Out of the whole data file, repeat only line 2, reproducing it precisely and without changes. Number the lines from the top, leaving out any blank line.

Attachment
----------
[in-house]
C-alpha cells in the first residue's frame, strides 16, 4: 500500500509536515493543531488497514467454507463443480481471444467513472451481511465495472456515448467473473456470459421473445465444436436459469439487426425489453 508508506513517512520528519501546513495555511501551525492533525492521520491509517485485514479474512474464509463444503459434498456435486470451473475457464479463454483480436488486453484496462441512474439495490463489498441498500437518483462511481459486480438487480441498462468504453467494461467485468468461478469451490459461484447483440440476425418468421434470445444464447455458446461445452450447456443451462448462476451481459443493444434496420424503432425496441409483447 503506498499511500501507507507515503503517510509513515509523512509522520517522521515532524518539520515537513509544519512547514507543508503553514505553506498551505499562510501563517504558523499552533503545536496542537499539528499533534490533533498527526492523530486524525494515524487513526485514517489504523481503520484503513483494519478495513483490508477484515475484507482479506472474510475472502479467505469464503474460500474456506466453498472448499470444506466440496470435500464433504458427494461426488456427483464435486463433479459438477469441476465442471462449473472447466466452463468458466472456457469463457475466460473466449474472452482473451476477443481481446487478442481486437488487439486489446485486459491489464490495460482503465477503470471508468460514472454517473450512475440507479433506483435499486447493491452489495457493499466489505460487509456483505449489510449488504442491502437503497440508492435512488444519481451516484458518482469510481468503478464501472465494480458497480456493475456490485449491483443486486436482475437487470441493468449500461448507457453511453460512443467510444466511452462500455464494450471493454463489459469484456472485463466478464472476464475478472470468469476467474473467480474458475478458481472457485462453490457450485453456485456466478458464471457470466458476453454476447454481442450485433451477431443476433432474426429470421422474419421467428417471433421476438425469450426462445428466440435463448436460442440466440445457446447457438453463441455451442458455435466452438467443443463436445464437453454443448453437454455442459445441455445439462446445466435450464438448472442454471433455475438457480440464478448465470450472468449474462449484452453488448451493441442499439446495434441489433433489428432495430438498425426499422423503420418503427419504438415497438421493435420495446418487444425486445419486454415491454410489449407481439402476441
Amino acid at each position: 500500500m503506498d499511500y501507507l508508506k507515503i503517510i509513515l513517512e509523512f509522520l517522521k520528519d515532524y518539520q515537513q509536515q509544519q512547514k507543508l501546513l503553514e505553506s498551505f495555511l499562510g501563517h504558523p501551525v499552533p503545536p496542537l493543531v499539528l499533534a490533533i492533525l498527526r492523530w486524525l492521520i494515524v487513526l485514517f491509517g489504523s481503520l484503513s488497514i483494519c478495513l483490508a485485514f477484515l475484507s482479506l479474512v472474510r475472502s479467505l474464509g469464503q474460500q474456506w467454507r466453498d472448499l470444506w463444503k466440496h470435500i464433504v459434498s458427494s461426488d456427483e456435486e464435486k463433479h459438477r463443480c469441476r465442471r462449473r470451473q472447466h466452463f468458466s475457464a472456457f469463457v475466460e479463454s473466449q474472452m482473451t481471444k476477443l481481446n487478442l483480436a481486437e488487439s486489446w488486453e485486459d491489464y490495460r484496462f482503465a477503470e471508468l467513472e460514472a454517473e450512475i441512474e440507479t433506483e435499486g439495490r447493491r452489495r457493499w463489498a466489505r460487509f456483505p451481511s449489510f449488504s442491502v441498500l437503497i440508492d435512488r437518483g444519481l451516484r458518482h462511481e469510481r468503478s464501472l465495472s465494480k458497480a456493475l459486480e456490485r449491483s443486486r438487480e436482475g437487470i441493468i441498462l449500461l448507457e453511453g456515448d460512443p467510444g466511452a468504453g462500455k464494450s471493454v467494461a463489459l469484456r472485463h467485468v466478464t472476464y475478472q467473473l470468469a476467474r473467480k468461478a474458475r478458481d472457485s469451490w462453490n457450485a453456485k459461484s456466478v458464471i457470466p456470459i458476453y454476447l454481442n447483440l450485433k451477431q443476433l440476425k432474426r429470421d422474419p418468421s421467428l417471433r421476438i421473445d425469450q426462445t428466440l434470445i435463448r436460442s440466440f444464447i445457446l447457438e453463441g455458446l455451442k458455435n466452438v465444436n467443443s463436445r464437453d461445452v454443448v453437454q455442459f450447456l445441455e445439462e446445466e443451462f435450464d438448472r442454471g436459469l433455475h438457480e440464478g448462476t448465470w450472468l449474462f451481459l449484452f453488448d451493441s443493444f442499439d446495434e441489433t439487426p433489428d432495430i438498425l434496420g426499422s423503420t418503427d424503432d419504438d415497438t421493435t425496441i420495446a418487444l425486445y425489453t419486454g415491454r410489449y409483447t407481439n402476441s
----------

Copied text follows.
C-alpha cells in the first residue's frame, strides 16, 4: 500500500509536515493543531488497514467454507463443480481471444467513472451481511465495472456515448467473473456470459421473445465444436436459469439487426425489453 508508506513517512520528519501546513495555511501551525492533525492521520491509517485485514479474512474464509463444503459434498456435486470451473475457464479463454483480436488486453484496462441512474439495490463489498441498500437518483462511481459486480438487480441498462468504453467494461467485468468461478469451490459461484447483440440476425418468421434470445444464447455458446461445452450447456443451462448462476451481459443493444434496420424503432425496441409483447 503506498499511500501507507507515503503517510509513515509523512509522520517522521515532524518539520515537513509544519512547514507543508503553514505553506498551505499562510501563517504558523499552533503545536496542537499539528499533534490533533498527526492523530486524525494515524487513526485514517489504523481503520484503513483494519478495513483490508477484515475484507482479506472474510475472502479467505469464503474460500474456506466453498472448499470444506466440496470435500464433504458427494461426488456427483464435486463433479459438477469441476465442471462449473472447466466452463468458466472456457469463457475466460473466449474472452482473451476477443481481446487478442481486437488487439486489446485486459491489464490495460482503465477503470471508468460514472454517473450512475440507479433506483435499486447493491452489495457493499466489505460487509456483505449489510449488504442491502437503497440508492435512488444519481451516484458518482469510481468503478464501472465494480458497480456493475456490485449491483443486486436482475437487470441493468449500461448507457453511453460512443467510444466511452462500455464494450471493454463489459469484456472485463466478464472476464475478472470468469476467474473467480474458475478458481472457485462453490457450485453456485456466478458464471457470466458476453454476447454481442450485433451477431443476433432474426429470421422474419421467428417471433421476438425469450426462445428466440435463448436460442440466440445457446447457438453463441455451442458455435466452438467443443463436445464437453454443448453437454455442459445441455445439462446445466435450464438448472442454471433455475438457480440464478448465470450472468449474462449484452453488448451493441442499439446495434441489433433489428432495430438498425426499422423503420418503427419504438415497438421493435420495446418487444425486445419486454415491454410489449407481439402476441